Lilias Fraser: a remarkable pioneer of Australian film who overcame enormous personal challenges to make over forty films at a time when most women were still in the kitchen.
Her younger daughter, Jane Castle, also a filmmaker, tells Lilias’s story in a moving and poetic meditation, using the rich textures of an unseen part of Australia’s cinematic history and her own highly personal cinematography. This is a poignant insider’s view of an unheralded Australian pioneer.
Lilias’s trailblazing career begins in 1957 with her first film, shot single-handedly on the shores of Moreton Bay. Her films are infused with an upbeat optimism as she seeks to ‘uplift’ people through her art. While juggling her household and her career, she becomes a leader in Australia's nation-building film industry of the 60s and 70s and makes one of Australia's first land rights films, This is Their Land.
By the 1980s, unbeknownst to Lilias, she’s become a feminist role model. She revisits the mining towns of her industrial documentaries and looks afresh at the women who struggle to survive in them, in Women of the Iron Frontier. In some way they mirror her own struggles. Meanwhile, her daughter has picked up a camera and become a cinematographer. She takes up where Lilias left off.
For philanthropic organisations with a focus on families, relationships, mother-daughter issues, grief and loss, and recovery through storytelling this project will provide a stimulating, in-depth resource. It will offer a vital educational tool for organisations focused on feminism, Australia’s cultural history, filmmaking, creativity and the arts. Lilias Fraser is virtually unheard of in Australia. This film will establish her place as a significant figure in this country's cinematic history. The intimate story provides an insider’s view of the emotional reality of issues affecting many women and families.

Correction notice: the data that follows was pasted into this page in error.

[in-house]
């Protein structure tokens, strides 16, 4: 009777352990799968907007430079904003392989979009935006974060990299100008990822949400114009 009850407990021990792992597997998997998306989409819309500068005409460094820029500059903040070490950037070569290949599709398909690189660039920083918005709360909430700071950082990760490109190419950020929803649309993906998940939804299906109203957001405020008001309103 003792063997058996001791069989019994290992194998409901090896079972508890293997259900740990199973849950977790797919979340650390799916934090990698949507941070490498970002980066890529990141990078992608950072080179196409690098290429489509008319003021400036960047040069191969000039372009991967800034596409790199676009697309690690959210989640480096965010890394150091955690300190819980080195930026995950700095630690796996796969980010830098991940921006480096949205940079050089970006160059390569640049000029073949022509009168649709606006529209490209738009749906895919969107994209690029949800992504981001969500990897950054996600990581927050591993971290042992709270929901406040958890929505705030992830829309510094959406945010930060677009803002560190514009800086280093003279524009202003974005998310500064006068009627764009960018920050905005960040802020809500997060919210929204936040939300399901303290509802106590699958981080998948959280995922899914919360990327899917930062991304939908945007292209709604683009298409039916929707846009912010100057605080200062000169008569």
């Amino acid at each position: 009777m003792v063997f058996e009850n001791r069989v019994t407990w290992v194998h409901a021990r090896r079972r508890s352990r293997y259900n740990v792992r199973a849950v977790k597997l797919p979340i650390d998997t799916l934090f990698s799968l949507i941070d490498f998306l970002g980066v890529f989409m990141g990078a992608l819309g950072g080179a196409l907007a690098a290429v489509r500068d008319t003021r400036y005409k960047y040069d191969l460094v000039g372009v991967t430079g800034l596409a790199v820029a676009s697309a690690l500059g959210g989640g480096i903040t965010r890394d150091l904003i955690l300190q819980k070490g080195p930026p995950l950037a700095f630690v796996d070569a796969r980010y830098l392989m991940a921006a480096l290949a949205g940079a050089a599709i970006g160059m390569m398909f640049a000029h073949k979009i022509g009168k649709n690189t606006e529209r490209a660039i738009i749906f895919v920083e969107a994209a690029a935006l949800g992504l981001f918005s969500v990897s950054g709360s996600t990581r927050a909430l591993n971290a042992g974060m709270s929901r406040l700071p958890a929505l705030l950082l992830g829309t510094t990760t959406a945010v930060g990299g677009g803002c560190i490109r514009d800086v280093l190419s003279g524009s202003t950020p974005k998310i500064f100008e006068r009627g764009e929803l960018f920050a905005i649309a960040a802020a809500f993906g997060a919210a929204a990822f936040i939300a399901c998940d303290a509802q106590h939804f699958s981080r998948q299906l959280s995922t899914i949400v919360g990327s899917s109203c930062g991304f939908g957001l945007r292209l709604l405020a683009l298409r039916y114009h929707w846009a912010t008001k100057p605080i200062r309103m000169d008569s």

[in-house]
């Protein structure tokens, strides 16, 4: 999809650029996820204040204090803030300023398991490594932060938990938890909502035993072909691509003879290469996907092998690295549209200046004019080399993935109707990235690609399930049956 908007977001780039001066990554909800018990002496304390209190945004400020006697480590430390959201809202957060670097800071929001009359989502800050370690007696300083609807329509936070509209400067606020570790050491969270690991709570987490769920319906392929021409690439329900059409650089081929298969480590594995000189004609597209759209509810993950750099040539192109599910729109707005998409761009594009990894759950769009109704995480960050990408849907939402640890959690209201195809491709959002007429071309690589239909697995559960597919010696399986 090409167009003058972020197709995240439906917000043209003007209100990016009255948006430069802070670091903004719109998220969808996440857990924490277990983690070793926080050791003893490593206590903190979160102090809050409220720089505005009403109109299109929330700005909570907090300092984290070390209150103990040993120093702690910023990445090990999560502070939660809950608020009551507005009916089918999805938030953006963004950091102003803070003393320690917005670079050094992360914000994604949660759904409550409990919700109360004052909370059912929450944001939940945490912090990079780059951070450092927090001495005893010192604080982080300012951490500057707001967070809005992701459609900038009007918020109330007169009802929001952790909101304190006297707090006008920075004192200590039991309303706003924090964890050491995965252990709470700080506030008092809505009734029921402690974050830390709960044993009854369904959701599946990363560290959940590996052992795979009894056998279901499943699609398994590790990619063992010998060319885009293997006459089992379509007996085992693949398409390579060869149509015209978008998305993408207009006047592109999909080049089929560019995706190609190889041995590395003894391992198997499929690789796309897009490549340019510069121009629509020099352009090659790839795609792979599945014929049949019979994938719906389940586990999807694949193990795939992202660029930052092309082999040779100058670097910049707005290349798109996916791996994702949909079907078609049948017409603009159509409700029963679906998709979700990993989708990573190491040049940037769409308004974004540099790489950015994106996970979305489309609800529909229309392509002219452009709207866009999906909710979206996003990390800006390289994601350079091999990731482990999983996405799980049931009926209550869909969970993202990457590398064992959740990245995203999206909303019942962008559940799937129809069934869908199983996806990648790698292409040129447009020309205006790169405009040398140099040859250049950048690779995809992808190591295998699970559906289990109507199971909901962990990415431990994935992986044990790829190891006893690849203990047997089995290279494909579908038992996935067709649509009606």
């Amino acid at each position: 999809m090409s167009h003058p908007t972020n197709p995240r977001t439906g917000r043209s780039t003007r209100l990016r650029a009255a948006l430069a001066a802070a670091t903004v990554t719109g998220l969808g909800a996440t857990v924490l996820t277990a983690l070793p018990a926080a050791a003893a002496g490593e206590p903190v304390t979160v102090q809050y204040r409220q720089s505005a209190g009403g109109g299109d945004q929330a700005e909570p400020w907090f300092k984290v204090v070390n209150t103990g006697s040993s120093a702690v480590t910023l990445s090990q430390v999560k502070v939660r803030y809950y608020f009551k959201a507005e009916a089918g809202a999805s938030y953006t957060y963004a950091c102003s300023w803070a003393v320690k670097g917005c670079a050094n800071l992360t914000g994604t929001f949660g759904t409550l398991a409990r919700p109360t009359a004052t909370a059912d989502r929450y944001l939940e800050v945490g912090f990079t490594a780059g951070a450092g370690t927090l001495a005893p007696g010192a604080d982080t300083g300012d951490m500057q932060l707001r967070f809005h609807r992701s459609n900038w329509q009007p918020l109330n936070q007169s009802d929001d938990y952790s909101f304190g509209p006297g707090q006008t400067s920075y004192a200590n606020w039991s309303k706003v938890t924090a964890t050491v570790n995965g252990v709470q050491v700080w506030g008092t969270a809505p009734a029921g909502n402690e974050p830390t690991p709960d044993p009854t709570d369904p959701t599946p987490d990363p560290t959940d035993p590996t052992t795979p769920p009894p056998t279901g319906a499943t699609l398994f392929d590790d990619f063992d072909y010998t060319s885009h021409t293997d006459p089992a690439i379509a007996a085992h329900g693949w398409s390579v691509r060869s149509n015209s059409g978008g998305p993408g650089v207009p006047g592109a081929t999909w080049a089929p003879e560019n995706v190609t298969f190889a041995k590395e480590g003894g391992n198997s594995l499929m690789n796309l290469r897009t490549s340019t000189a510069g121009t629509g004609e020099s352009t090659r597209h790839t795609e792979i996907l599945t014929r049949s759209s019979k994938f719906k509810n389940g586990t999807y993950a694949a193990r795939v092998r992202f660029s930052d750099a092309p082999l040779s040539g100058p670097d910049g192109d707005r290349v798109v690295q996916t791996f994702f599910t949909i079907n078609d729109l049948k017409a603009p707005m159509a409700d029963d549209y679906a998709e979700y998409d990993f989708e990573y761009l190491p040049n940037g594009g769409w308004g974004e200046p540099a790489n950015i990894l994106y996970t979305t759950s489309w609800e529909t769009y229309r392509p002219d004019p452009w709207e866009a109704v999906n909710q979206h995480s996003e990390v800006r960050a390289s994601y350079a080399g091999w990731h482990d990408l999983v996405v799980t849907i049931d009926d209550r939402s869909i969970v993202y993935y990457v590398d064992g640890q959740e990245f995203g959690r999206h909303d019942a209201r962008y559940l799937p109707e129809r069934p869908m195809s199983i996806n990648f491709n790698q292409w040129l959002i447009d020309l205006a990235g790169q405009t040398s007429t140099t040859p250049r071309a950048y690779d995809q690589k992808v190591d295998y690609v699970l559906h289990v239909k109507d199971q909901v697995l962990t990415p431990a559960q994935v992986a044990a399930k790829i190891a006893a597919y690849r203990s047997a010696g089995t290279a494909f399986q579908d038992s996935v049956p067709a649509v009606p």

Six 5 to 10 minute webisodes will be created on themes that emerge out of the research and the making of the film. The TV and feature-length documentary will be accompanied by additional on-line resources such as full length interviews with the filmmaker and Lilias Fraser’s peers; clips of her films and a study guide. We envisage these elements being used by organisations providing education and support around families, cultural history and feminism.
Aims & Objectives
We would like this film to establish Lilias Fraser as a significant figure in Australian history. A measure of success will be the entry of Lilias Fraser’s story into Australia’s cultural memory, initially through film and feminism syllabuses. We would like to distribute this film and it’s linked web resources to a wide range of organisations dealing with women's issues.
A measure of its impact would be its wide distribution and use. In the area of film studies, we would like the film to encourage the interrogation of the power of the image and how media practitioners can create vastly different perspectives depending on who’s behind the camera. In a world awash with image and imitation, we hope to encourage a focus on direct and authentic experience through the camera. A measure of its impact will be the adoption of the film, its study guide and its linked web resources as key resources by media and communication institutions.
We will create 5-10 minute webisodes featuring the filmmaker and Lilias Fraser’s peers on topics such as: ‘Breaking into Male Dominated Fields’; ‘Mothers and Daughters’; ‘Using Creativity to Process Grief’; and ‘Image and Experience’. Also available online will be clips from many of Lilias’s films and the filmmaker’s own art/film work. The TV hour and feature-length documentary will be accompanied by a study guide and on-line resources such as full length interviews with the filmmaker and Lilias Fraser’s peers; clips of her films and memorabilia.